But at least it’s something positive to focus on. And it stops me stressing about the actual car trip bit because I’m going to be on my own (well, with my parents, but not with Ashley, is what I mean) for nearly four days. I’m so accustomed to relying on his never-wavering support, whether that’s emotional or practical, that I’m wetting myself at the thought of getting through the days there and back without him; he’s catching up by plane for the bit in the middle so he doesn’t need to miss work – and therefore getting paid – unnecessarily.

So, yes. Better shopping, packing and planning than stressing about screaming and dealing with her on my own. And honestly, what kind of mother is slightly scared of spending that much time being solely responsible for her child? Well, this one. But I do know who the parent is here, and I’m pretty sure babies smell fear and indecision, so I’m going to do my level best not to exhibit any.

Right. Time to go help ma with some spring cleaning while Whiffle sleeps off the five lumps of banana, two mouthfuls of lamb, single cucumber stick, lone piece of bread and four spoonfuls of yogurt she actually ingested.

Thank God she still likes her milk.

Screaming (hers) and crying (mine)

Yes, I’m blogging again today. Mostly because Ramona decided she wanted to sleep around the time I was going to take her out for a walk and try and sort us out for a bit with some fresh air and exercise. The walk has been postponed until she wakes up from her nap and I can take her to the park and pop her on the swings for a bit.

I’ve been doing some Googlechondric type research on the screaming thing. I would ask the health visitor but when Ramona was a colicky four week old she took three days to get back to us to say “oh, yeah… um… maybe baby massage?” and I have faith in my own ability to Find Stuff Out about my baby.

Part of the problem is that you search for ‘screaming’ and get ‘crying’. She’s not crying. She’s not even upset half the time. She’ll be sitting playing and will suddenly just shriek. She’ll be smiling, cooing and babbling happily then stand still and scream, over and over. No tears, no warning, no indication (reaching, signing, body language) that she actually wants anything. It comes and goes without warning or apparent reason. But there’s always a reason… right?

I do have a theory that it’s partly teething related, and it must be frustrating for her to have been teething since she was about three months old and still not to have a single tooth to show for it. A little Anbesol liquid can help, but not always. And I don’t know whether it’s a case of screaming = teething or if that’s just an extra factor that doesn’t help.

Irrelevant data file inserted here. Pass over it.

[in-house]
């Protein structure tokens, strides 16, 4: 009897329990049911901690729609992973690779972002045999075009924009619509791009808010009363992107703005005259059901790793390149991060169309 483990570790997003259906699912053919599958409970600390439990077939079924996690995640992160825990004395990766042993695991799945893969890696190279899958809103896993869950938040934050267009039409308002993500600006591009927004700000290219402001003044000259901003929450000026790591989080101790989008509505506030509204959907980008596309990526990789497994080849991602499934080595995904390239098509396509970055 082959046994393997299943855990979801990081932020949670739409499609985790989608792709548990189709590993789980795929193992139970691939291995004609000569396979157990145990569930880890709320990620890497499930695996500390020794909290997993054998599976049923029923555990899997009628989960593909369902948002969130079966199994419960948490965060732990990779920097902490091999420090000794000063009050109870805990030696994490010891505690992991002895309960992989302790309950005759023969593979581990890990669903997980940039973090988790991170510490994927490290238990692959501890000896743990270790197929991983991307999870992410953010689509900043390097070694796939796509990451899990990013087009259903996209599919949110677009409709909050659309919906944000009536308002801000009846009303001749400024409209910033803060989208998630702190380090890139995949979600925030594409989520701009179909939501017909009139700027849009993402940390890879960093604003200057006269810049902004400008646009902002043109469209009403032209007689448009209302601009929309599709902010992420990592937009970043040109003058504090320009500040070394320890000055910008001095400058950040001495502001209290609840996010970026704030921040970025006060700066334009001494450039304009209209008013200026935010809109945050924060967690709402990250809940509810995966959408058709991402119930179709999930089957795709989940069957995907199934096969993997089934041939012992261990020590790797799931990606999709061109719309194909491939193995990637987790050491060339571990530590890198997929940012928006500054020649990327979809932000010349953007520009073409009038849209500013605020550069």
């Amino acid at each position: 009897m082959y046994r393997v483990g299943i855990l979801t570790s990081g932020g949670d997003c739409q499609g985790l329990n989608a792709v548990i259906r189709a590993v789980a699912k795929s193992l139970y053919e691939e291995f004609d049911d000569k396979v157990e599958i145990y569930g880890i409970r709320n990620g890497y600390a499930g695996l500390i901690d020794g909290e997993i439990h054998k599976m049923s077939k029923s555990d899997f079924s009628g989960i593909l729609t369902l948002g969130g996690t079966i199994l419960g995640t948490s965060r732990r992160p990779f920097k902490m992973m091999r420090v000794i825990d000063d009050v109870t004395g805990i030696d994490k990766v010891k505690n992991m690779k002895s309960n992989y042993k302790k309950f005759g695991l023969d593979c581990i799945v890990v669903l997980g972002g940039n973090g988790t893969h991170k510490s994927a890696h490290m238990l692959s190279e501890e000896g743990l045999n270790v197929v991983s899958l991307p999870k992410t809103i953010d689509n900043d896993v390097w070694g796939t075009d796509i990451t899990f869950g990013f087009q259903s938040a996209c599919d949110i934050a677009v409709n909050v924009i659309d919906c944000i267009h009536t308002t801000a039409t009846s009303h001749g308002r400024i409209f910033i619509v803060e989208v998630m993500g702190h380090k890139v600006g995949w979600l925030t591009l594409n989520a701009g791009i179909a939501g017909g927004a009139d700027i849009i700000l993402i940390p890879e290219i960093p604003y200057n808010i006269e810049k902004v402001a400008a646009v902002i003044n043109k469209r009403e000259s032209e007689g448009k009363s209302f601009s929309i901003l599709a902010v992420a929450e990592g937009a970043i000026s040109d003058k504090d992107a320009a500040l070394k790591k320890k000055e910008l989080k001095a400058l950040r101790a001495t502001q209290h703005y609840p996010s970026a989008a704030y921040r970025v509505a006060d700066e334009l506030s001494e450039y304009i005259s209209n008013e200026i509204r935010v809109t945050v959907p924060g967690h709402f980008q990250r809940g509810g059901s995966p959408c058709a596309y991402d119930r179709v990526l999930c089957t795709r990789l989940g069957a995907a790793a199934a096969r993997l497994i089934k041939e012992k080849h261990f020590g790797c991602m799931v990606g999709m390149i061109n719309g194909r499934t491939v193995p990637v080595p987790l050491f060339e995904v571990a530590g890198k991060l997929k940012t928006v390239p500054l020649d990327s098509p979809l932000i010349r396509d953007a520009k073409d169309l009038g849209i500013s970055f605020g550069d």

One of the reasons I think it might be tooth-related is that she’s just started refusing to eat properly. She weaned quite early and has always been a decent eater, following a pattern of small breakfast, medium lunch, hearty dinner and enjoying fruit and yogurt snacks. But now it’s no breakfast, infinitesimal lunch and snacks but, bizarrely, decent dinner. I think her tummy has also been bugging her as she’s alternately strained then filled nappies copiously, and I know tummy upsets can go hand in hand with teething.

Some people have suggested when babies do this they’re just ‘finding their voice’ but if so I rather hope she’ll misplace it again and get back to the lovely ‘ma-ba-da-ta’ noises she was making before. My ears are actually hurting from the onslaught.

It might also be ‘look what I can do’. She’s been making funny faces and hissing noises for the last week, a bit of a cat-like ‘ssssss’ that makes us all laugh, her included. So there’s no reason why the screaming can’t be part of that kind of experimentation too.

I’d say it was for attention, but she’ll do it right in the middle of my singing or playing or something else that’s totally focussed on her and that she’s otherwise hugely enjoying. I can’t be consistent about ignoring it, because I can’t ignore it in public, but a couple of times I’ve just stopped what we’re doing and sat her down with some toys. After a bit she’ll just play quietly for a few minutes, and then grizzle for attention for real. So I might continue trying that for a while.

I’m guessing it also doesn’t help that she hasn’t yet figured out how to pull herself upright using just the furniture (if you hold out a hand, she can). She also struggles with pulling herself into a sitting position and hates being on all fours – that’s why she won’t crawl, though we do try to get her to play on her tummy when she’s cheerful so that she can develop the necessary arm / neck strength to move herself around more.

In the meantime, I admit I’m struggling. I’m relying on Mum’s help more than before, and passing Ramona to Ashley when he gets home so that I can have half an hour to myself. I haven’t had time to run properly for a week or so (or rather  I haven’t had the energy), which is why I want to get a good, brisk walk in today. I might have to start going first thing, before Ash leaves for work, as I think the exercise will keep me sane and God knows I could do with being fitter to keep up with her.